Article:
Stein Mart Inc. files for Chapter 11 bankruptcy, may close all of its stores

The Jacksonville-based retailer laid off about half of its headquarters staff August 11.

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  • | 9:21 a.m. August 12, 2020
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Struggling fashion retailer Stein Mart Inc. filed a petition for Chapter 11 bankruptcy Aug. 12 and said it plans to close “a significant portion, if not all” of its 281 stores in 30 states.

The company said it is continuing to operate the business for now but has launched a store closing and liquidation process. It did not give a timeline for when stores may close.

The bankruptcy filing came a day after Stein Mart laid off about half of the 340 employees in its Jacksonville headquarters office including President MaryAnne Morin. Stein Mart has a total of 7,950 employees, according to court documents. 

“We announced this morning that we have filed a motion seeking court approval to begin an orderly wind down of our operations as soon as reasonably possible,” CEO Hunt Hawkins said in an emailed statement.

“In partnership with our financial and legal advisors, we engaged in a thorough analysis of all available alternatives before deciding on this course of action. Ultimately, due to the combination of a challenging retail environment and the impact of COVID-19, we and our advisors determined that we will wind down the business,” he said.

The pandemic forced the company to close all of its stores in March. It began reopening stores April 23 and had all stores back open by June 15.

“Following the reopening of the stores, revenues and store customer traffic was initially positive, but were substantially below pre-shutdown levels,” Stein Mart said in a bankruptcy court filing.

Sales got worse in July as a resurgence of COVID-19 cases affected key Stein Mart markets in Texas, Arizona and California, it said.

Stein Mart was founded in Mississippi more than a century ago by the grandfather of Chairman Jay Stein.

It was a one-store operation until Stein took over executive leadership in 1977 and began expanding the company into a national chain.

Stein moved the headquarters to Jacksonville in 1984, a year after the first Stein Mart store in Jacksonville opened.

He took the company public in 1992 but remained in control of the business. Stein’s family still controls 35.7% of the stock, according to the Chapter 11 petition.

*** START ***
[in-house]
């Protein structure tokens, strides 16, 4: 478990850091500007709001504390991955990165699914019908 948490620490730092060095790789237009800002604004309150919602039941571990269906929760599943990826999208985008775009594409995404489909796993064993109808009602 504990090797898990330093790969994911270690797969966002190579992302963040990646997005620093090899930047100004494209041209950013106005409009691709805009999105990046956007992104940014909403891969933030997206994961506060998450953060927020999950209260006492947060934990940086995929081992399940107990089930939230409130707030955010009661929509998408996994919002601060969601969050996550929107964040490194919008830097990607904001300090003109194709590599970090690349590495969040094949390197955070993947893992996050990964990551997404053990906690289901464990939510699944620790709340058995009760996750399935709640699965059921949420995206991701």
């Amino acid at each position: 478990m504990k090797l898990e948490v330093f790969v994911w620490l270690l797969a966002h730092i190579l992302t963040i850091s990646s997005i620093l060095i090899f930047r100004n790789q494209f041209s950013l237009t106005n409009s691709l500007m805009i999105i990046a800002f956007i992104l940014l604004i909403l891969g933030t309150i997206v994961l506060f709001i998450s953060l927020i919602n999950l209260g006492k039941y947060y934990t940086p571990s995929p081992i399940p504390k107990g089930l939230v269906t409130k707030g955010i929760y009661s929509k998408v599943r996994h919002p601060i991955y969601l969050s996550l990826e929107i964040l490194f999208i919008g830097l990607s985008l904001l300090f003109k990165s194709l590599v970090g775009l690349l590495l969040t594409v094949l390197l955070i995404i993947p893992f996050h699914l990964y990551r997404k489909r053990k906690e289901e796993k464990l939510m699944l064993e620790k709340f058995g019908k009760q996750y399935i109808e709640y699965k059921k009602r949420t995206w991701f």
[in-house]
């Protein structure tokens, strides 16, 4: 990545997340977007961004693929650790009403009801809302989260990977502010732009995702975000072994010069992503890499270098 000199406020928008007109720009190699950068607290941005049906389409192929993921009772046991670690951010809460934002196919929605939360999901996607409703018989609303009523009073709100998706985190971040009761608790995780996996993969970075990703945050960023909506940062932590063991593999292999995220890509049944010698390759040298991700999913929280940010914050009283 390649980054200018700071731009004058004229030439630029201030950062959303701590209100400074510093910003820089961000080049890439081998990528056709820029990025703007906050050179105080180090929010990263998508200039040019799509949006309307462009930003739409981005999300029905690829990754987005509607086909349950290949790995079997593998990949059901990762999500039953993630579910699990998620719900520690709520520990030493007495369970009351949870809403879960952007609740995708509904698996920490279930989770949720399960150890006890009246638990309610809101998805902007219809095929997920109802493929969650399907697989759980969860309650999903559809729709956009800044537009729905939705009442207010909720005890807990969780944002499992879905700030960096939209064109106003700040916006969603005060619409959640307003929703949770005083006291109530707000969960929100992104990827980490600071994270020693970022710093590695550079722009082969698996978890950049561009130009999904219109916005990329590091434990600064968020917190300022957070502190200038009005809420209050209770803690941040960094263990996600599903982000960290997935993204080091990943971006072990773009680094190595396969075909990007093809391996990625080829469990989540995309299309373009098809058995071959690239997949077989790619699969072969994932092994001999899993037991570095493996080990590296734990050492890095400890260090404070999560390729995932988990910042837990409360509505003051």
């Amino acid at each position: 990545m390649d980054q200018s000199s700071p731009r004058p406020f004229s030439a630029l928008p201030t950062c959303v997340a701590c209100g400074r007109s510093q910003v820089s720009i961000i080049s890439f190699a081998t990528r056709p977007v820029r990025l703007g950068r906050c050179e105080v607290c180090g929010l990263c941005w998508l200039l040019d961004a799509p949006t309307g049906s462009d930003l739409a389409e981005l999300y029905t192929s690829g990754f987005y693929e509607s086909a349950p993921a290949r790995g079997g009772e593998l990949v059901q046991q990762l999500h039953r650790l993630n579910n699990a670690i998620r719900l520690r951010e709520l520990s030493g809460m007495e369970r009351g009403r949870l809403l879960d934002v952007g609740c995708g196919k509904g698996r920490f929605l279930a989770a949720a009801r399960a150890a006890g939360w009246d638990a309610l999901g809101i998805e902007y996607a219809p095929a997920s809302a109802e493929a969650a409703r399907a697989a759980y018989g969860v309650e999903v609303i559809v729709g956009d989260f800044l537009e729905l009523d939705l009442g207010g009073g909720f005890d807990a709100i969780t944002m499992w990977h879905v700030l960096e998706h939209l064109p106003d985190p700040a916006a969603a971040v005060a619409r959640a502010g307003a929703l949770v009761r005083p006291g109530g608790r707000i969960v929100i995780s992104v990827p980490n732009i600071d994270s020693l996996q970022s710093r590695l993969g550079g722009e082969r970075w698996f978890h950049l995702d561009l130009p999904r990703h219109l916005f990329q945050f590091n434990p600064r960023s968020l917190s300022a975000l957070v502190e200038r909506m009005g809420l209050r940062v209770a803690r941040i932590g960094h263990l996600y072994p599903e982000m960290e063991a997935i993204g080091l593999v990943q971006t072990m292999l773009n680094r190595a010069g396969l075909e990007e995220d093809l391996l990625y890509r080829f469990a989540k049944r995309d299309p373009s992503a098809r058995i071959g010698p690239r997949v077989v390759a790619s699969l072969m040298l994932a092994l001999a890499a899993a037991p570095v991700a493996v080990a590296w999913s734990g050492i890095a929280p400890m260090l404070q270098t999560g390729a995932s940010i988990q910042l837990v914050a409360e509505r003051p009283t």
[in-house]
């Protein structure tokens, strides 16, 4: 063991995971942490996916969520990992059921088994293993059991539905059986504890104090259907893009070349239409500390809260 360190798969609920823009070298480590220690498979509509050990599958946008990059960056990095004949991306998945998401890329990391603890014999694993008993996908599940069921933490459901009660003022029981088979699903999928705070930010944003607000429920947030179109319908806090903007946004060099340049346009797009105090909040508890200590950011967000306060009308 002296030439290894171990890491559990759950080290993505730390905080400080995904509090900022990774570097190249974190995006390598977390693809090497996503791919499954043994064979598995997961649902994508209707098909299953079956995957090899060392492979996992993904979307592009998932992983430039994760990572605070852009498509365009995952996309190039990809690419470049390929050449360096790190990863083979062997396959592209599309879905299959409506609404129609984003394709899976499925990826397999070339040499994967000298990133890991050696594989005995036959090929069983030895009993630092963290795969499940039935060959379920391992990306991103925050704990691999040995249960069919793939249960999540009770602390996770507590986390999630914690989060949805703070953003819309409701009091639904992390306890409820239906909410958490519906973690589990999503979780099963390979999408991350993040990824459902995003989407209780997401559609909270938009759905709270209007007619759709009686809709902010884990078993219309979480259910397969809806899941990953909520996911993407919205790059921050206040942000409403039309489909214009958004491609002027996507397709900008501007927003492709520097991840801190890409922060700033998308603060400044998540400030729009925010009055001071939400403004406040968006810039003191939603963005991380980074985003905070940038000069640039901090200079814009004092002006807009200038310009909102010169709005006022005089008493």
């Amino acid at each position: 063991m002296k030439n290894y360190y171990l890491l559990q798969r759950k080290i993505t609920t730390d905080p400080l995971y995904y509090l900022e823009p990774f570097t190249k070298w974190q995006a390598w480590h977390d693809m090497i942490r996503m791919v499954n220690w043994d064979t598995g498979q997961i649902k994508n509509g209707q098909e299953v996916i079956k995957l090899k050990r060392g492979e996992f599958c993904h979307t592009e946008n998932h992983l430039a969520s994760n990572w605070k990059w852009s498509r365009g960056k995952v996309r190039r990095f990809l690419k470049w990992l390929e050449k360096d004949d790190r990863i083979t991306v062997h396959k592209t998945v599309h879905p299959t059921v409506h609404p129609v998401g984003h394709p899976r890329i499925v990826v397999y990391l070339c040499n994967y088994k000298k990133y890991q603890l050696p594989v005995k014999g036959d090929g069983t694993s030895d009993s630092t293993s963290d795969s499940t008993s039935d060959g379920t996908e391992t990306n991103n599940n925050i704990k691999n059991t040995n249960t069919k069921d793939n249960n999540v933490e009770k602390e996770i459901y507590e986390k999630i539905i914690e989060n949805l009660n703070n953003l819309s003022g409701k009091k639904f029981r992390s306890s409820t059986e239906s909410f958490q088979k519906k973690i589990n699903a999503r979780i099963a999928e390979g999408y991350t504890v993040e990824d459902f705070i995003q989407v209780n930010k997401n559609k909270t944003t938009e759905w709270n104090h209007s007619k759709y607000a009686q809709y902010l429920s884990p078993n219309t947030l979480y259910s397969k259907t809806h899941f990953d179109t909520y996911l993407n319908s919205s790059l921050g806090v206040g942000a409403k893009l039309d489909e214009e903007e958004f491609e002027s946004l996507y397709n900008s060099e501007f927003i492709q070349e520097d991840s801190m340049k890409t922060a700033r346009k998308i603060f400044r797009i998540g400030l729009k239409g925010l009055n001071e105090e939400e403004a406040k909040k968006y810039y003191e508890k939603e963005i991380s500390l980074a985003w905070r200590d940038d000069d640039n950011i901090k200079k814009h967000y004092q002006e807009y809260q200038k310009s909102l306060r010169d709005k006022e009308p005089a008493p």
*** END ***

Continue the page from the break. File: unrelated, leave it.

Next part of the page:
Stein Mart’s stock has been trading below $1 since May 19 as the company’s finances sagged. The company said in its Aug. 12 news release that securities holders will likely receive no value for their interests in the bankruptcy process.

A court filing projected liquidation of Stein Mart assets could bring in proceeds of about $250 million, which would be enough to pay off secured creditors but no other creditors.

Stein Mart reported a net loss of $65.7 million for the first quarter ended May 2, resulting in the company having a negative shareholders equity on its balance sheet.

“The Company lacks sufficient liquidity to continue operating in the ordinary course of business,” Hawkins said in the news release.

Stein Mart had been struggling before the COVID-19 pandemic, reporting a net loss of $10.5 million for fiscal 2019.

“From 2016 through the present, the Company’s sales generally declined and the Company faced the difficult task of growing sales while significantly reducing expenses in a difficult retail environment,” Stein Mart said in a court filing.

It said apparel and accessories retailers like Stein Mart have been affected by declines in store traffic in recent years. 

Apparel retailers such as Brooks Brothers, Lord & Taylor and Ascena (Ann Taylor) also have recently filed for bankruptcy, the filing said.

Stein Mart had been hoping an increase in online sales could point the company in a positive direction. As it filed for Chapter 11, Stein Mart said it is looking at a potential sale of its e-commerce business and related intellectual property.

Stein Mart filed its Chapter 11 petition in U.S. Bankruptcy Court for the Middle District of Florida, Jacksonville Division. The case was assigned to U.S. Bankruptcy Judge Jerry Funk.

Jacksonville attorney Gardner Davis of Foley & Lardner is the company’s lead attorney.